Pulmonary Hypertension in COVID-19 Associated With Greater Disease Severity, Worse Outcomes

In patients hospitalized for COVID-19, the presence of pulmonary hypertension may be associated with more severe presentation of the disease and worse in-hospital outcomes.

In patients hospitalized for coronavirus disease 2019 (COVID-19), the presence of pulmonary hypertension (PH) may be associated with more severe presentation of the disease and worse in-hospital outcomes, according to a study published in Heart.

A total of 200 patients with COVID-19 (median age, 62 years; n=24 with PH; n=176 without PH; n=29 with right ventricular dysfunction [RVD]; n=171 without RVD) who were admitted to a hospital in Italy were included in this observational, cross-sectional study. All patients underwent 1 transthoracic echocardiography. The study’s primary endpoint was in-hospital death or admission to the intensive care unit (ICU).

The median time from symptom onset to admission in this cohort was 7 days. Patients with vs without PH were significantly older (76 years vs 62 years, respectively; P <.001), more frequently had diabetes mellitus (P =.049), hypertension (P =.009), chronic kidney disease stages 4 to 5 (P =.007), and chronic obstructive pulmonary disease (P =.030). Patients with vs without PH also had a higher chest X-ray severity score (5 vs 3, respectively; P <.001), and a greater percentage of CXR severity scores ≥4 (70.8% vs 34.1%, respectively; P =.001).

Patients with vs without RVD had a higher burden of prior myocardial infarction (P =.005), prior coronary artery bypass graft (P <.001), prior valve intervention (P <.001), prior atrial fibrillation or flutter (P =.001), prior heart failure (P =.001), and known cardiomyopathy (P =.002).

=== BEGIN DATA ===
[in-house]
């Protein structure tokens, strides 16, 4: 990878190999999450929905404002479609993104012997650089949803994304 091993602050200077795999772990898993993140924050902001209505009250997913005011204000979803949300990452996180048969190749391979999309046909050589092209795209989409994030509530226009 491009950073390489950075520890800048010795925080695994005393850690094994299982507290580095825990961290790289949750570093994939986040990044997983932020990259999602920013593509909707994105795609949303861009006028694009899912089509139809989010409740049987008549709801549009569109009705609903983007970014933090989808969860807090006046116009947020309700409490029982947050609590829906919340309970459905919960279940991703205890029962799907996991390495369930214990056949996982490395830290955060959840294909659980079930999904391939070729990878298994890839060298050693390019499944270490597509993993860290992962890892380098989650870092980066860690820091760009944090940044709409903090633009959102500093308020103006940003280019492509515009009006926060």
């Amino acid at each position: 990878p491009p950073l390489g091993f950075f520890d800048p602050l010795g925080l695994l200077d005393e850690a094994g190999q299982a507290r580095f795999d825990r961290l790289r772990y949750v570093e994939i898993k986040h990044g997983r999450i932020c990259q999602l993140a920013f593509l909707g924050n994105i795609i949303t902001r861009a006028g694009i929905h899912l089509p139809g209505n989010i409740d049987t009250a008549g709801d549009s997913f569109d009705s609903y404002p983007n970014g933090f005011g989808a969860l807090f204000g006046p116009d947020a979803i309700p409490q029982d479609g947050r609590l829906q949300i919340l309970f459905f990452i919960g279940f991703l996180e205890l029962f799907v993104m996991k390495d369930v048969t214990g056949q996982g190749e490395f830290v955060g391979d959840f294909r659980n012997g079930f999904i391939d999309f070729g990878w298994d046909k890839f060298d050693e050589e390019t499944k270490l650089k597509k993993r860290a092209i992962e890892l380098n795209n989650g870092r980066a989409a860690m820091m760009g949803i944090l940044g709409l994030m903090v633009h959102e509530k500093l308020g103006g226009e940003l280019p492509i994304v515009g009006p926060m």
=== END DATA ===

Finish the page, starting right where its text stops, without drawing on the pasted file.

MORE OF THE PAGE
Hospitalized patients with COVID-19 and with vs without PH were treated more frequently with noninvasive ventilation (P <.001).

At follow-up (median, 9 days), 19 patients had died, 7 patients required admission to the ICU, and 135 (67.5%) were discharged. Patients with vs without PH had a greater rate of in-hospital death or ICU admission (41.7 vs 8.5%, respectively; P <.001). There was no difference between patients with vs without RVD in terms of in-hospital mortality or admission to the ICU (17.2 vs 11.7%, respectively; P =.404).

Limitations of the study include its observational nature, the inclusion of patients from a single center, and the lack of a control group.

“Identification of PH could be prognostically relevant in hospitalized patients with COVID-19 and signs of more severe [severe acute respiratory syndrome coronavirus 2] infection,” noted the study authors.


Pagnesi M, Baldetti L, Beneduce A, et al. Pulmonary hypertension and right ventricular involvement in hospitalised patients with COVID-19 [published online July 16, 2020]. Heart. doi:10.1136/heartjnl-2020-317355